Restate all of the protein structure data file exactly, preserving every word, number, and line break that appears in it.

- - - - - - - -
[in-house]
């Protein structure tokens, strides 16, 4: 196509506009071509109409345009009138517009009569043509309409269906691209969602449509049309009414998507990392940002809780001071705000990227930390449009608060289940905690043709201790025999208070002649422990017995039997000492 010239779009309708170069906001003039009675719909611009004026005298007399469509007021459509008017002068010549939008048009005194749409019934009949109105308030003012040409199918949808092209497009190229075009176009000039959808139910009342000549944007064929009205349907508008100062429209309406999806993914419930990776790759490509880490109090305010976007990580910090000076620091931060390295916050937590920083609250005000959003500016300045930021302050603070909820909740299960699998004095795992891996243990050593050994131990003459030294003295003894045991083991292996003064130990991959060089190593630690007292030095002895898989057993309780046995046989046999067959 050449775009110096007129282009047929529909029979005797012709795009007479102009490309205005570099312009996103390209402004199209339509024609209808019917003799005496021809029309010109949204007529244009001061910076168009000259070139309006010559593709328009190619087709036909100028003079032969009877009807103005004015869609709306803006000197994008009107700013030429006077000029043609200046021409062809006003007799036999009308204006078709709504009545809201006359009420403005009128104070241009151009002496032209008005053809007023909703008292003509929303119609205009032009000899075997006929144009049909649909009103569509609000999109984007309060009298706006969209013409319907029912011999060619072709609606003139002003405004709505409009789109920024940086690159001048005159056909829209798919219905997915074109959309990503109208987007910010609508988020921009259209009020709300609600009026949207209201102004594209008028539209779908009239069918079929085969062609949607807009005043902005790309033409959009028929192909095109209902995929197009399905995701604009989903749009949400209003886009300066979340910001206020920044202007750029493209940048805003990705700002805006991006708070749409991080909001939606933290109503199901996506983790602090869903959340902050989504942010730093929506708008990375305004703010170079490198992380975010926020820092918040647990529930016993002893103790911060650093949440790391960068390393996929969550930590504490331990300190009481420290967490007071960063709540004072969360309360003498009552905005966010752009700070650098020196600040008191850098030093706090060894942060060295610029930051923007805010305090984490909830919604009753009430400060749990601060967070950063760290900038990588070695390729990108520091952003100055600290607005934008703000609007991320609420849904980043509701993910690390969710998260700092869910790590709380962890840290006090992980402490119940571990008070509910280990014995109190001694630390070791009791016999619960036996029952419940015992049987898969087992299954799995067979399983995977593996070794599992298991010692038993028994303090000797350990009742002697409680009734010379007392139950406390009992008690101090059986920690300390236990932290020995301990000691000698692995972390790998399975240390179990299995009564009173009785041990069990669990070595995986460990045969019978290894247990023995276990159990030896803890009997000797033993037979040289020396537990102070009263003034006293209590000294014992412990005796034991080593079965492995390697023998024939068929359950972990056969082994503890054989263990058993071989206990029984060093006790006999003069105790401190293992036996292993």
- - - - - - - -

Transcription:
[in-house]
């Protein structure tokens, strides 16, 4: 196509506009071509109409345009009138517009009569043509309409269906691209969602449509049309009414998507990392940002809780001071705000990227930390449009608060289940905690043709201790025999208070002649422990017995039997000492 010239779009309708170069906001003039009675719909611009004026005298007399469509007021459509008017002068010549939008048009005194749409019934009949109105308030003012040409199918949808092209497009190229075009176009000039959808139910009342000549944007064929009205349907508008100062429209309406999806993914419930990776790759490509880490109090305010976007990580910090000076620091931060390295916050937590920083609250005000959003500016300045930021302050603070909820909740299960699998004095795992891996243990050593050994131990003459030294003295003894045991083991292996003064130990991959060089190593630690007292030095002895898989057993309780046995046989046999067959 050449775009110096007129282009047929529909029979005797012709795009007479102009490309205005570099312009996103390209402004199209339509024609209808019917003799005496021809029309010109949204007529244009001061910076168009000259070139309006010559593709328009190619087709036909100028003079032969009877009807103005004015869609709306803006000197994008009107700013030429006077000029043609200046021409062809006003007799036999009308204006078709709504009545809201006359009420403005009128104070241009151009002496032209008005053809007023909703008292003509929303119609205009032009000899075997006929144009049909649909009103569509609000999109984007309060009298706006969209013409319907029912011999060619072709609606003139002003405004709505409009789109920024940086690159001048005159056909829209798919219905997915074109959309990503109208987007910010609508988020921009259209009020709300609600009026949207209201102004594209008028539209779908009239069918079929085969062609949607807009005043902005790309033409959009028929192909095109209902995929197009399905995701604009989903749009949400209003886009300066979340910001206020920044202007750029493209940048805003990705700002805006991006708070749409991080909001939606933290109503199901996506983790602090869903959340902050989504942010730093929506708008990375305004703010170079490198992380975010926020820092918040647990529930016993002893103790911060650093949440790391960068390393996929969550930590504490331990300190009481420290967490007071960063709540004072969360309360003498009552905005966010752009700070650098020196600040008191850098030093706090060894942060060295610029930051923007805010305090984490909830919604009753009430400060749990601060967070950063760290900038990588070695390729990108520091952003100055600290607005934008703000609007991320609420849904980043509701993910690390969710998260700092869910790590709380962890840290006090992980402490119940571990008070509910280990014995109190001694630390070791009791016999619960036996029952419940015992049987898969087992299954799995067979399983995977593996070794599992298991010692038993028994303090000797350990009742002697409680009734010379007392139950406390009992008690101090059986920690300390236990932290020995301990000691000698692995972390790998399975240390179990299995009564009173009785041990069990669990070595995986460990045969019978290894247990023995276990159990030896803890009997000797033993037979040289020396537990102070009263003034006293209590000294014992412990005796034991080593079965492995390697023998024939068929359950972990056969082994503890054989263990058993071989206990029984060093006790006999003069105790401190293992036996292993």